In addition to keeping up with the reading and participating in each class, you will be expected to complete a number of assignments throughout the semester. Note: late work will not be accepted, except under highly mitigating circumstances. While you will get more information on each assignment as it comes up, here is a brief overview:
Beginning the week of September 13th, each student will be required to post 250 to 300-word blog entry to the class blog no later than 5pm on Sunday. In each entry, students will identify a particular moment from the week’s assigned reading that stopped them in their tracks, and reflect—in as precise terms as possible—on what made the particular passage a difficult one. Students should also offer some suggestions on how the passage might be approached, although finding a “solution” to the problem will not be necessary. I will use the blog posts as guideposts for class discussion, so students are encouraged to read each other’s posts in advance of class. The posts will be graded on a ✔-/✔/✔+ scale, an emphasis on regular completion of the assignment determining the overall grade.
Beginning on September 16th, each class will begin with a five-minute student presentation, followed by five minutes of class discussion led by the student presenter. Each student enrolled in the course will be required to complete one presentation over the course of the semester. In the presentation, the student will bring in a poem or passage from his or her chosen contemporary collection, and identity a particular moment or point of difficulty in the text. The student will walk the class through what, precisely, makes the passage or poem a difficult one, and the ways in which the student has tackled the problem thus far. In the discussion, the rest of the class will offer their own take on the difficult aspect of the text, and provide suggestions for how the student might continue to work through the problem. One week after presenting, the presenter will turn in a one-to-two page summary of his or her presentation as well as a 500-word reflection on the process of composing the presentation and the class feedback received. My evaluation of the presentation will be based on these documents, as well as the presentation itself.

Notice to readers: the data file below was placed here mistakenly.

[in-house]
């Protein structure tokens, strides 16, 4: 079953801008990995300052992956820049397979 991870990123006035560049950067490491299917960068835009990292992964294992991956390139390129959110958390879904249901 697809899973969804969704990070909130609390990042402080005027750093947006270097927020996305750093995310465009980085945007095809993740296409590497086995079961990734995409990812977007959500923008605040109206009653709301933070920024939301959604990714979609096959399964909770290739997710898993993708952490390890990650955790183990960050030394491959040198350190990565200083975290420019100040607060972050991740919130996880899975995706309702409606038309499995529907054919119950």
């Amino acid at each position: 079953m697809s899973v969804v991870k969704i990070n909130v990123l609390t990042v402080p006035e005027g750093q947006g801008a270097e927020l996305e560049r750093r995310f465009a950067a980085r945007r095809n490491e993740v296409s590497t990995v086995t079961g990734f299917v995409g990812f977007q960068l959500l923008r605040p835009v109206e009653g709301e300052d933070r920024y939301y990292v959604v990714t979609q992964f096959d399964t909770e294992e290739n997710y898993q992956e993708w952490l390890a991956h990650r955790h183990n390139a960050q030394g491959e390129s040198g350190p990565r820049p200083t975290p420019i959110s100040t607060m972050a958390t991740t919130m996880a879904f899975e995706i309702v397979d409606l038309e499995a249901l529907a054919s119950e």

To better understand the mechanics and effects of poetic forms, students will complete one “translation” of a poem from one form into another, or a piece of found prose into a poetic form. The translation will be at least 10 lines long, and be accompanied by a 500-word reflection on the thought process behind the translation. Seeing as this is not a creative writing class, my evaluation will be guided by the careful thought and attention to the translation process demonstrated in the reflective piece.
Using the exhaustively annotated edition of Hart Crane’s The Bridge as a model, each student will perform a similar annotation of a poem from his or her chosen contemporary collection. In addition to annotating the poem, students will submit a 500-word reflective piece indicating why the particular poem was a good candidate for such annotative attention, and what new insights about the poem or the poet’s work more generally were generated by the assignment.
Using the annotation assignment as a point of departure, students will compose a 2-3 page close reading of the poem analyzed in the previous exercise. Rather than focus on making a particular argument about the poem, the emphasis of this assignment will be on unfolding the various interpretive problems presented by the text, attending to matters of form, style, historical context, intertextuality, and obliquity. The key here is not to resolve any of the text’s difficulties, but to bring them to light in as thorough a manner as possible.
In this final written assignment, students will build on their previous written work to develop a sustained, thesis-driven argument about their contemporary poetry collection. The emphasis here will be not only on how a given poem works, but how a book of poems work together to create patterns, develop particular themes and effects, and advance a particular aesthetic, voice, or sensibility.
Please turn in all written assignments in class as a hard copy the day they are due and in electronic form via email.
A Note on Participation: I realize that participating in class discussion can be more difficult for some students than others. As such, in addition to building in opportunities for more structured (and, hopefully, less stressful) participation in class, I will also evaluate participation based on online responses to the blog posts of your peers. If you are concerned about your participation grade at any time, please feel free to discuss it with me during my office hour or by appointment.
Weekly Blog Posts 10%
Student Presentations 10%
Translation Assignment 10%
Annotation Assignment 15%
Close Reading 15%
Argumentative Essay 25%